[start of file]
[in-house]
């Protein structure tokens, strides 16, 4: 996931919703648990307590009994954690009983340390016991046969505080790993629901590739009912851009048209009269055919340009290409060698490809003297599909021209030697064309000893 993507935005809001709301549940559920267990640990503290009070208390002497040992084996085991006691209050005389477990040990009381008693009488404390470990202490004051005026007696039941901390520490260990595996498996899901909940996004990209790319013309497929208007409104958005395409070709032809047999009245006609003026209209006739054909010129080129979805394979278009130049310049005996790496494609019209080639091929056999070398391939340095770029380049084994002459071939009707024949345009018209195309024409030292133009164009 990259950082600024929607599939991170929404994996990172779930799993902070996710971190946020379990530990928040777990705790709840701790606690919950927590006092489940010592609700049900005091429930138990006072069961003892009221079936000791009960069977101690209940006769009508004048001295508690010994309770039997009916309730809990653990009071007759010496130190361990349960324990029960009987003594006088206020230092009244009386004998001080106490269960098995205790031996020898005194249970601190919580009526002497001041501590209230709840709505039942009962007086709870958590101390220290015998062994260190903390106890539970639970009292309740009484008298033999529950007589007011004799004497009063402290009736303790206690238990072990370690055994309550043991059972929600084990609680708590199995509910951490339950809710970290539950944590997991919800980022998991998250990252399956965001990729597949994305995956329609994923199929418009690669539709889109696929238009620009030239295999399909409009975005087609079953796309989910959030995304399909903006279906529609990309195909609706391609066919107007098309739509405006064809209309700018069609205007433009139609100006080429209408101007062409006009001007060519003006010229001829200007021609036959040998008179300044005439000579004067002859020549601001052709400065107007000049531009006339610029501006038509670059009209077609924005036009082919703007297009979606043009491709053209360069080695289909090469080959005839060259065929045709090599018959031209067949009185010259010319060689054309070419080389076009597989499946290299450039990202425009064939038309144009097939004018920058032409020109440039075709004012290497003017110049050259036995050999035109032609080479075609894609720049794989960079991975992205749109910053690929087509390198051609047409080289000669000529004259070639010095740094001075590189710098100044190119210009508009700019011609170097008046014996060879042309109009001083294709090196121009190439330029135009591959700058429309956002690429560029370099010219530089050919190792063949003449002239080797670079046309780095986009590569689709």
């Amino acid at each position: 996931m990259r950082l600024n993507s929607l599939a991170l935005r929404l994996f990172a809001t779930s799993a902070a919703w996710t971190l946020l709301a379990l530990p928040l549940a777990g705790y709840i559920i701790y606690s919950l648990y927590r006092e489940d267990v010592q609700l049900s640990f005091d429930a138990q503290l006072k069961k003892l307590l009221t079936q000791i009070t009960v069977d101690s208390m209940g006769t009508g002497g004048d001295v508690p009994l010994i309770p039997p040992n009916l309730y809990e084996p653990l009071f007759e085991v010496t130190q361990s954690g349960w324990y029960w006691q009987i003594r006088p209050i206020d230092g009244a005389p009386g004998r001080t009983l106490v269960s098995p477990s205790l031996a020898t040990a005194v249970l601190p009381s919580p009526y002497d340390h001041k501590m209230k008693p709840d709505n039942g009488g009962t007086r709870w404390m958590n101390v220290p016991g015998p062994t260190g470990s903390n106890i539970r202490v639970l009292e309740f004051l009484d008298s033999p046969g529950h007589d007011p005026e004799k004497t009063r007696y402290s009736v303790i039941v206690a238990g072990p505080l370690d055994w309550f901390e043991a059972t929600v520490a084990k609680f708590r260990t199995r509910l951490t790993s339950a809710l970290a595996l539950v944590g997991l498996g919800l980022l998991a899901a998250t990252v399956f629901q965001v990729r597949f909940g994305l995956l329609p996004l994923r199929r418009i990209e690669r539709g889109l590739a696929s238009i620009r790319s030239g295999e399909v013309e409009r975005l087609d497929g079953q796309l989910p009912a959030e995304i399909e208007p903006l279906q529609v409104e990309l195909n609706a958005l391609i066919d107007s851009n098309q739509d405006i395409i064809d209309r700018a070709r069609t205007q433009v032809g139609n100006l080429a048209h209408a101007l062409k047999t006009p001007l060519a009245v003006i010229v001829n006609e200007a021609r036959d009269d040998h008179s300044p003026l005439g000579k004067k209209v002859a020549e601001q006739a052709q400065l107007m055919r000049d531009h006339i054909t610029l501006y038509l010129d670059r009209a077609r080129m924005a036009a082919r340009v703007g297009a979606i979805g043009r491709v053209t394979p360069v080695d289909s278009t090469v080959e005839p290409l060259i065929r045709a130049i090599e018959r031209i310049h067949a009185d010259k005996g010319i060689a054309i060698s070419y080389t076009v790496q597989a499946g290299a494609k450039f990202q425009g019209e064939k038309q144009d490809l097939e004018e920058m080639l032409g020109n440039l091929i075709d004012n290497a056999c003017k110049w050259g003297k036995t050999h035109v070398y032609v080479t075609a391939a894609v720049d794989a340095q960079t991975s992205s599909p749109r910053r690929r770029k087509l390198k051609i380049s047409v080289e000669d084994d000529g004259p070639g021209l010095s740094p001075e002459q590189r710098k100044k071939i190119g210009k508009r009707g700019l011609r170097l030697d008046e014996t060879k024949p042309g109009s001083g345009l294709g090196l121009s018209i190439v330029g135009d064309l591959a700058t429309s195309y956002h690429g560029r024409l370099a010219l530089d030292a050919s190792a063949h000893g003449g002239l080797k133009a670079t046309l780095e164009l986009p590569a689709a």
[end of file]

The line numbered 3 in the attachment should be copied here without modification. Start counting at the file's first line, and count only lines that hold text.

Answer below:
């Amino acid at each position: 996931m990259r950082l600024n993507s929607l599939a991170l935005r929404l994996f990172a809001t779930s799993a902070a919703w996710t971190l946020l709301a379990l530990p928040l549940a777990g705790y709840i559920i701790y606690s919950l648990y927590r006092e489940d267990v010592q609700l049900s640990f005091d429930a138990q503290l006072k069961k003892l307590l009221t079936q000791i009070t009960v069977d101690s208390m209940g006769t009508g002497g004048d001295v508690p009994l010994i309770p039997p040992n009916l309730y809990e084996p653990l009071f007759e085991v010496t130190q361990s954690g349960w324990y029960w006691q009987i003594r006088p209050i206020d230092g009244a005389p009386g004998r001080t009983l106490v269960s098995p477990s205790l031996a020898t040990a005194v249970l601190p009381s919580p009526y002497d340390h001041k501590m209230k008693p709840d709505n039942g009488g009962t007086r709870w404390m958590n101390v220290p016991g015998p062994t260190g470990s903390n106890i539970r202490v639970l009292e309740f004051l009484d008298s033999p046969g529950h007589d007011p005026e004799k004497t009063r007696y402290s009736v303790i039941v206690a238990g072990p505080l370690d055994w309550f901390e043991a059972t929600v520490a084990k609680f708590r260990t199995r509910l951490t790993s339950a809710l970290a595996l539950v944590g997991l498996g919800l980022l998991a899901a998250t990252v399956f629901q965001v990729r597949f909940g994305l995956l329609p996004l994923r199929r418009i990209e690669r539709g889109l590739a696929s238009i620009r790319s030239g295999e399909v013309e409009r975005l087609d497929g079953q796309l989910p009912a959030e995304i399909e208007p903006l279906q529609v409104e990309l195909n609706a958005l391609i066919d107007s851009n098309q739509d405006i395409i064809d209309r700018a070709r069609t205007q433009v032809g139609n100006l080429a048209h209408a101007l062409k047999t006009p001007l060519a009245v003006i010229v001829n006609e200007a021609r036959d009269d040998h008179s300044p003026l005439g000579k004067k209209v002859a020549e601001q006739a052709q400065l107007m055919r000049d531009h006339i054909t610029l501006y038509l010129d670059r009209a077609r080129m924005a036009a082919r340009v703007g297009a979606i979805g043009r491709v053209t394979p360069v080695d289909s278009t090469v080959e005839p290409l060259i065929r045709a130049i090599e018959r031209i310049h067949a009185d010259k005996g010319i060689a054309i060698s070419y080389t076009v790496q597989a499946g290299a494609k450039f990202q425009g019209e064939k038309q144009d490809l097939e004018e920058m080639l032409g020109n440039l091929i075709d004012n290497a056999c003017k110049w050259g003297k036995t050999h035109v070398y032609v080479t075609a391939a894609v720049d794989a340095q960079t991975s992205s599909p749109r910053r690929r770029k087509l390198k051609i380049s047409v080289e000669d084994d000529g004259p070639g021209l010095s740094p001075e002459q590189r710098k100044k071939i190119g210009k508009r009707g700019l011609r170097l030697d008046e014996t060879k024949p042309g109009s001083g345009l294709g090196l121009s018209i190439v330029g135009d064309l591959a700058t429309s195309y956002h690429g560029r024409l370099a010219l530089d030292a050919s190792a063949h000893g003449g002239l080797k133009a670079t046309l780095e164009l986009p590569a689709a």